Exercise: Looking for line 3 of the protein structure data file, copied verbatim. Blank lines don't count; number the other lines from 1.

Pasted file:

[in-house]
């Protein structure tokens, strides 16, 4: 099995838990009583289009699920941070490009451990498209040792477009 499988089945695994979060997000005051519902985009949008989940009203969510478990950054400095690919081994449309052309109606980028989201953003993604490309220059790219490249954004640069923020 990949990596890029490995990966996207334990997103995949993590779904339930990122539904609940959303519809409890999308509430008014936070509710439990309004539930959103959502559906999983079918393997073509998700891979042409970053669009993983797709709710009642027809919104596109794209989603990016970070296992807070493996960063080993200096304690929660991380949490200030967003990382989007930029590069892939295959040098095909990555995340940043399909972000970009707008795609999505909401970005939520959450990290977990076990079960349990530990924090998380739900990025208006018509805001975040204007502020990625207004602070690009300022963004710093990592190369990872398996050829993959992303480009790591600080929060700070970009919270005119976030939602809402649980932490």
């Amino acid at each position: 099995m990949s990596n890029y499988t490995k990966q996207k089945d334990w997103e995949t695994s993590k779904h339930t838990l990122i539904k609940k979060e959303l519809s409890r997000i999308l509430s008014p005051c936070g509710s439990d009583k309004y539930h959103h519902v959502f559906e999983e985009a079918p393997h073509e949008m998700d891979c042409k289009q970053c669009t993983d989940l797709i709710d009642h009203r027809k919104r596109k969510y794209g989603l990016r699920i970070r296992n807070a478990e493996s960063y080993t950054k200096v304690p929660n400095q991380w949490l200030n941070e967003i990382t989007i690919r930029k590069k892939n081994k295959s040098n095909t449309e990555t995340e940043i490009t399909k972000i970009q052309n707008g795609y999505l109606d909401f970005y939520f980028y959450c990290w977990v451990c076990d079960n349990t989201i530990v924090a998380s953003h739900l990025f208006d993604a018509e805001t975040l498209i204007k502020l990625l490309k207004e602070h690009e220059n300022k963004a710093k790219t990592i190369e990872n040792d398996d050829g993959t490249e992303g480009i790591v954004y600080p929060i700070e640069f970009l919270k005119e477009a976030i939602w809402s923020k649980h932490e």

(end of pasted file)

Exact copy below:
């Amino acid at each position: 099995m990949s990596n890029y499988t490995k990966q996207k089945d334990w997103e995949t695994s993590k779904h339930t838990l990122i539904k609940k979060e959303l519809s409890r997000i999308l509430s008014p005051c936070g509710s439990d009583k309004y539930h959103h519902v959502f559906e999983e985009a079918p393997h073509e949008m998700d891979c042409k289009q970053c669009t993983d989940l797709i709710d009642h009203r027809k919104r596109k969510y794209g989603l990016r699920i970070r296992n807070a478990e493996s960063y080993t950054k200096v304690p929660n400095q991380w949490l200030n941070e967003i990382t989007i690919r930029k590069k892939n081994k295959s040098n095909t449309e990555t995340e940043i490009t399909k972000i970009q052309n707008g795609y999505l109606d909401f970005y939520f980028y959450c990290w977990v451990c076990d079960n349990t989201i530990v924090a998380s953003h739900l990025f208006d993604a018509e805001t975040l498209i204007k502020l990625l490309k207004e602070h690009e220059n300022k963004a710093k790219t990592i190369e990872n040792d398996d050829g993959t490249e992303g480009i790591v954004y600080p929060i700070e640069f970009l919270k005119e477009a976030i939602w809402s923020k649980h932490e």